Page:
I’m in Minnesota this week for CNI. Though I proudly wear the “OCLC” label now, I’m actually here representing LITA as part of my vice presidential stint. OCLC is ably represented by my friends and colleagues–Marilee Proffitt, Mindy Pozenel, Constance Malpas, and Jim Michalko.
After a (finally) warm weekend in Columbus, I arrived to a snowy morning in Minneapolis. Someone told me that you can tell it’s spring in Minnesota when the smaller lakes begin to thaw. It reminded me of an image that I encountered when I first got to OCLC. Outside my window is one of the large ponds that dot the OCLC campus in Dublin. Slightly frozen, I saw several members of Dublin’s rather robust goose population crossing the thin ice covering the pond. Mind you, it wasn’t quite comical–it was actually done with as much grace as a goose can muster in such an exercise. (I’ve actually encountered a scared goose–a long story involving college, alcohol, and the near imprisonment of my college roommate–I was but an innocent bystander).
It dawned on me that these geese were not afraid because if the ice breaks, they can swim; and if the water is too cold, they can fly. Well, the metaphor for librarianship is almost too easy here. I would argue that sometimes fear of the cold water makes people forget they can fly.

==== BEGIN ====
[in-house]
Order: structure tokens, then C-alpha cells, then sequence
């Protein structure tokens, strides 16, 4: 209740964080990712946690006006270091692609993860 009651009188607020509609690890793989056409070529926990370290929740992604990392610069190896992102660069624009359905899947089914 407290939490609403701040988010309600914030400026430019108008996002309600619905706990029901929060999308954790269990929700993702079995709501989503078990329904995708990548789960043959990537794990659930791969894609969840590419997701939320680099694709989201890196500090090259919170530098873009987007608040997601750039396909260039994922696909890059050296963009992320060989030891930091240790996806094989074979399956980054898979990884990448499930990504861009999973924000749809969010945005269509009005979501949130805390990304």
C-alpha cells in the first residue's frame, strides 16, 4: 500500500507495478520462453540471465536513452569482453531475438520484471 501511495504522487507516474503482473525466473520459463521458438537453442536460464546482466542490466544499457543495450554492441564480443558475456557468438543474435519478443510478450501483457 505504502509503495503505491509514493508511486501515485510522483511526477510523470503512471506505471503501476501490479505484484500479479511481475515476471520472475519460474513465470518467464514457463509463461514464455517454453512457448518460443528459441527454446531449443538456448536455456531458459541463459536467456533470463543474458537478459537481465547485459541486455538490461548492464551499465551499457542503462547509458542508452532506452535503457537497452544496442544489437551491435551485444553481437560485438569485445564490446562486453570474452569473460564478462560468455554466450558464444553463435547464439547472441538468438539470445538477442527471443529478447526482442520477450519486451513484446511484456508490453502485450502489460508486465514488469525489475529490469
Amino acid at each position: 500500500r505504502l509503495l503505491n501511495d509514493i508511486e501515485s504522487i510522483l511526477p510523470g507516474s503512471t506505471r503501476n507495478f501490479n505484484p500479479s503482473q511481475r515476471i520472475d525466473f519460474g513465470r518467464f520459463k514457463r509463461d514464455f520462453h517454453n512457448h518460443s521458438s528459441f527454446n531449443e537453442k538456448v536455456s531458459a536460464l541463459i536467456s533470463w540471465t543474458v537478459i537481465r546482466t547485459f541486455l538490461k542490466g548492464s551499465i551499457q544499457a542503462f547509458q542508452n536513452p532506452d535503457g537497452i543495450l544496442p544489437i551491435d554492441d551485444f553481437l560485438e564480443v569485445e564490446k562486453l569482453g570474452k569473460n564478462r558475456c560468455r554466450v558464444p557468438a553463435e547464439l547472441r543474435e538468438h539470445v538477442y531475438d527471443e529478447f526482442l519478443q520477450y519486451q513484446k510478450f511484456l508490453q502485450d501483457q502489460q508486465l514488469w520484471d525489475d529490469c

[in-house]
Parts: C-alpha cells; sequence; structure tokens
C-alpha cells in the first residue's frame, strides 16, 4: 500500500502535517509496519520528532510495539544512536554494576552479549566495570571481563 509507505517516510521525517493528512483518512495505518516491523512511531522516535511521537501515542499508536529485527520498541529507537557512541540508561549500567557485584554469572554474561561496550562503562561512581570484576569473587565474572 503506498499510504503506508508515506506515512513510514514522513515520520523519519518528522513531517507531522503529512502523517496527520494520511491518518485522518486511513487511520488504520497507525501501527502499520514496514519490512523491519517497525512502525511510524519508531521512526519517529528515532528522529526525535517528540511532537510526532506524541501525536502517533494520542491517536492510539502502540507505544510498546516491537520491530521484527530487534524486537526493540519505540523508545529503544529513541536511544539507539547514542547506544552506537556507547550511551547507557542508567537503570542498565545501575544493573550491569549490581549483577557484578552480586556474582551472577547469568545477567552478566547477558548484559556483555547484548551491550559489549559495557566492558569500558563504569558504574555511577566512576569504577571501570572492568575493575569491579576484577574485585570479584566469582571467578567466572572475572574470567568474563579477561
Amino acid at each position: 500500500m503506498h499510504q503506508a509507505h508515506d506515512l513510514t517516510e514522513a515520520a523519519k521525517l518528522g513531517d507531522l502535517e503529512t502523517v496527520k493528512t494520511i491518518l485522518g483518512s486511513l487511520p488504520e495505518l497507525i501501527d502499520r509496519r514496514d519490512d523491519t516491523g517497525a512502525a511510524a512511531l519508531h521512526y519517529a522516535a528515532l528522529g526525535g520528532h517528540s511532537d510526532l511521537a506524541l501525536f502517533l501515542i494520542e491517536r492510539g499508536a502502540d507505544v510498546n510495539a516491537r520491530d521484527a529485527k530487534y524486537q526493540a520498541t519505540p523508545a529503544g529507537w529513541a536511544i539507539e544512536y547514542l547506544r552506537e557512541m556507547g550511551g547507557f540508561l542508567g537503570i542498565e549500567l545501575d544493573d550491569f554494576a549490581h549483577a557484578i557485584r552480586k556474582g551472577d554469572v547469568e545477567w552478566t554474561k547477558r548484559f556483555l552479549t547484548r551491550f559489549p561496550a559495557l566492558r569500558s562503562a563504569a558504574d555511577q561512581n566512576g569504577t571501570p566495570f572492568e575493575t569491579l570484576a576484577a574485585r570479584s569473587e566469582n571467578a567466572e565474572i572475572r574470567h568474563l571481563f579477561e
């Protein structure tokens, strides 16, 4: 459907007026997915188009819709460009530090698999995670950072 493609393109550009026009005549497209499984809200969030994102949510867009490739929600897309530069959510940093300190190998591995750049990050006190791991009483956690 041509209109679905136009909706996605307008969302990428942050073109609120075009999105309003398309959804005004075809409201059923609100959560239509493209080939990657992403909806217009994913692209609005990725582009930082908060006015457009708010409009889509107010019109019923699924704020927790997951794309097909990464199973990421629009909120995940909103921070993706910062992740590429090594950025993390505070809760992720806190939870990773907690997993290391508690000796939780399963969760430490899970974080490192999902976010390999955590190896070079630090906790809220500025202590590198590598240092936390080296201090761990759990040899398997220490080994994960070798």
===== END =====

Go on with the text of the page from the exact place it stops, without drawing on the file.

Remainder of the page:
Back to CNI…in the opening plenary, Daniel Atkins, recipient of the Paul Evan Peters Award, noted that he viewed tenure as an obligation to take chances–an interesting, if not somewhat rare belief. But he also noticed (comically) that it took 20 years for the overhead projector to make it from the bowling alley to the classroom.
What chances are libraries going to take in the next five years? Will it be migrating away from a telnet-based ILS module to a ten-year-old windows or web client? Will it be using open source applications? Is that the thinnest ice on which we are willing to venture?
I say take some chances. Don’t worry if the ice breaks–you can always swim. Don’t worry if the water’s cold–maybe you can fly.